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The Yezidis are a Kurdish-speaking religious minority who practice a highly syncretistic religion based exclusively on oral tradition. Their myths and motifs, besides showing the influence of both Sufism and a pre-Zoroastrian Western Iranian mythology, are related to the religious movements of Late Antiquity, and reveal the vestiges of a common cultural substratum once shared by the people of the region.
Publisher: Gorgias Press LLC
Availability: In stock
SKU (ISBN): 978-1-60724-998-6
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Publication Status: In Print

Publication Date: May 24,2013
Interior Color: Black
Trim Size: 6 x 9
Page Count: 580
Language: English
ISBN: 978-1-60724-998-6
$225.00
$135.00

The Yezidis are a Kurdish-speaking religious minority of a few hundred thousand souls, living mainly in Northern Iraq, as well as Syria, Turkey and the Caucasus. Yezidis follow a highly syncretistic religion of their own, based exclusively on oral tradition. Yezidi mythology, besides showing the influence of both Sufism and a pre-Zoroastrian Western Iranian mythology, has also incorporated and adapted to its particular religious system certain myths and motifs which once enjoyed widespread popularity among the interrelated religious movements of Late Antiquity, ranging from Judaism through Christianity to Gnosticism and Manichaeism.

These myths and motifs, though long since relegated to oblivion in the West, can be found in the religious lore of the Yezidis, as well as of numerous other groups, both medieval and contemporary, in the Middle East. Hence it is argued that they are the vestiges of a common cultural substratum once shared by the people of the region. Placing these motifs within the context of a religious language originating in Late Antiquity is not only the key to a better understanding of Yezidi religion, but also to the way it developed and the working of oral tradition in the Middle East in general. In this context, establishing the late antique origins of some motifs reveals the way literacy interacted with orality in the region. Furthermore, it highlights the long lasting influence late antique religious thought had on the development of religious imagery and thinking in the area.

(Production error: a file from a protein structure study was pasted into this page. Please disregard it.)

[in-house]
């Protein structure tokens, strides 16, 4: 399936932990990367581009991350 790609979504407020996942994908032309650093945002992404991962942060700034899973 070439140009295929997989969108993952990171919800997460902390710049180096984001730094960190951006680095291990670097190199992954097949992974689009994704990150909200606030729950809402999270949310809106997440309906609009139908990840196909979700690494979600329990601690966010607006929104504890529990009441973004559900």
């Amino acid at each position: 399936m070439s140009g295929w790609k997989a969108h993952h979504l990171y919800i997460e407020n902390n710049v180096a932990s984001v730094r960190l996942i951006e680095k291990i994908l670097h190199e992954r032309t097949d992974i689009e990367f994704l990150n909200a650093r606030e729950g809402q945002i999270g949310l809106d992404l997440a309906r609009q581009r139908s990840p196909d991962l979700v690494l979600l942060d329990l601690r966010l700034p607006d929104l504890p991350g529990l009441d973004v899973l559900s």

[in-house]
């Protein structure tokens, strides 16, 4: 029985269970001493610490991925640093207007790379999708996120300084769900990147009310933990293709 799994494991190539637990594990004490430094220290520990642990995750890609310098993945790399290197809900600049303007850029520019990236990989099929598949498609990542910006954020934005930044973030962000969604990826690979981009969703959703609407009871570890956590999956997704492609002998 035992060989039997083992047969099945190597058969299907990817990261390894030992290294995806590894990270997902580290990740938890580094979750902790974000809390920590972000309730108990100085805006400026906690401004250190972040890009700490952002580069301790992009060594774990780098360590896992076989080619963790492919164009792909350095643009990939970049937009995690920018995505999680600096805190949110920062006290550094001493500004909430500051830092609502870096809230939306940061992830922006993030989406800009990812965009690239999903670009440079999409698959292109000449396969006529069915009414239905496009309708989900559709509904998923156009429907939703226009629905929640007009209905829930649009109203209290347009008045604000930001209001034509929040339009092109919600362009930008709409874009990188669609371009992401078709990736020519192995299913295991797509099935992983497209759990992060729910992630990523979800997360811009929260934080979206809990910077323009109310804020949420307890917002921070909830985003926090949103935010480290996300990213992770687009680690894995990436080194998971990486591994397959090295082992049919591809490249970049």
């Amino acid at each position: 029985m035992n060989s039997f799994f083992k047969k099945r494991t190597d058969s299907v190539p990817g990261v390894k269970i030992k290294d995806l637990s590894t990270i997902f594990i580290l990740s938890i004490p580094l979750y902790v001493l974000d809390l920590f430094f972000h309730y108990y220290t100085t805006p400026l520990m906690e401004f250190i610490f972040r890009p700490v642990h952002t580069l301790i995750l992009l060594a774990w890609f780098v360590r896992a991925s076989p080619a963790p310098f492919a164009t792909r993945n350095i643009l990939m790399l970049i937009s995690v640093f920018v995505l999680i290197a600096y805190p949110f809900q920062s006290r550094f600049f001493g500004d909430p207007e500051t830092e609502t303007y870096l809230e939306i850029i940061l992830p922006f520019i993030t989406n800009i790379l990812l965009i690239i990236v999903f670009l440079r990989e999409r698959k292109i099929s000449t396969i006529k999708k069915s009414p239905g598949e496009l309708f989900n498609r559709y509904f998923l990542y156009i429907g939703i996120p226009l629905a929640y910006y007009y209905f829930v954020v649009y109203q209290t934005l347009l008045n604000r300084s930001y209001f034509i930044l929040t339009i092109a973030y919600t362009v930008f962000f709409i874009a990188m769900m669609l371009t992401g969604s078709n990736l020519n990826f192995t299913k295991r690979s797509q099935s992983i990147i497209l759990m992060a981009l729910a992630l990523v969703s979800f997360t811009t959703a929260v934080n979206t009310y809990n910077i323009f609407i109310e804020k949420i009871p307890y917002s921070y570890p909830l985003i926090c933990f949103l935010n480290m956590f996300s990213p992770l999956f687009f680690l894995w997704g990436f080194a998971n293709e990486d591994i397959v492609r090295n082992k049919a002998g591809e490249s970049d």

The Yezidis are a Kurdish-speaking religious minority of a few hundred thousand souls, living mainly in Northern Iraq, as well as Syria, Turkey and the Caucasus. Yezidis follow a highly syncretistic religion of their own, based exclusively on oral tradition. Yezidi mythology, besides showing the influence of both Sufism and a pre-Zoroastrian Western Iranian mythology, has also incorporated and adapted to its particular religious system certain myths and motifs which once enjoyed widespread popularity among the interrelated religious movements of Late Antiquity, ranging from Judaism through Christianity to Gnosticism and Manichaeism.

These myths and motifs, though long since relegated to oblivion in the West, can be found in the religious lore of the Yezidis, as well as of numerous other groups, both medieval and contemporary, in the Middle East. Hence it is argued that they are the vestiges of a common cultural substratum once shared by the people of the region. Placing these motifs within the context of a religious language originating in Late Antiquity is not only the key to a better understanding of Yezidi religion, but also to the way it developed and the working of oral tradition in the Middle East in general. In this context, establishing the late antique origins of some motifs reveals the way literacy interacted with orality in the region. Furthermore, it highlights the long lasting influence late antique religious thought had on the development of religious imagery and thinking in the area.

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Contributor Biography

Eszter Spät

Eszter Spät completed her PhD at Central European University in 2009. She has written on Gnosticism, Manichaeism and on Yezidi oral tradition. She is the author of "Yezidis," based on her fieldwork in Iraqi Kurdistan.

  • Table of Contents (page 7)
  • The Yezidis and Late Antique Gnosis: Introduction to Eszter Spat's "Late Antique Motifs in Yezidi Mythology and Oral Tradition (Istvan Perczel) (page 11)
  • Acknowledgments (page 17)
  • Abbreviations (page 19)
  • Introduction (page 21)
  • Religious Movements in the Middle East (page 55)
  • The Origin of the Yezidis and of Yezidi Studies (page 89)
  • The Religion of the Yezidis (page 111)
  • Religious Oral Tradition and Literacy Among the Yezidis of Iraq (page 145)
  • The Yezidi Creation Myth of Adam (page 167)
  • The Khirqe, or Garment of Faith (page 203)
  • "The Song of the Commoner": the Motif of Sleep and Awakening (page 285)
  • The Origin Myth of the Yezidis - the Myth of Shehid bin Jer (page 347)
  • The Birth of Prophet Ismail in the Yezidi "Tale of Ibrahim" (page 389)
  • Conclusion (page 423)
  • Epilogue: Late Antique Motifs and Modern Yezidism (page 431)
  • Plates (page 437)
  • Appendix I: Transcript of Recordings of the Myth of Adam and the Myth of Shehid bin Jer (page 447)
  • Appendix II: Yezidi Hymns Translated by P. Kreyenbroek (page 483)
  • Bibliography (page 545)
  • Index (page 575)
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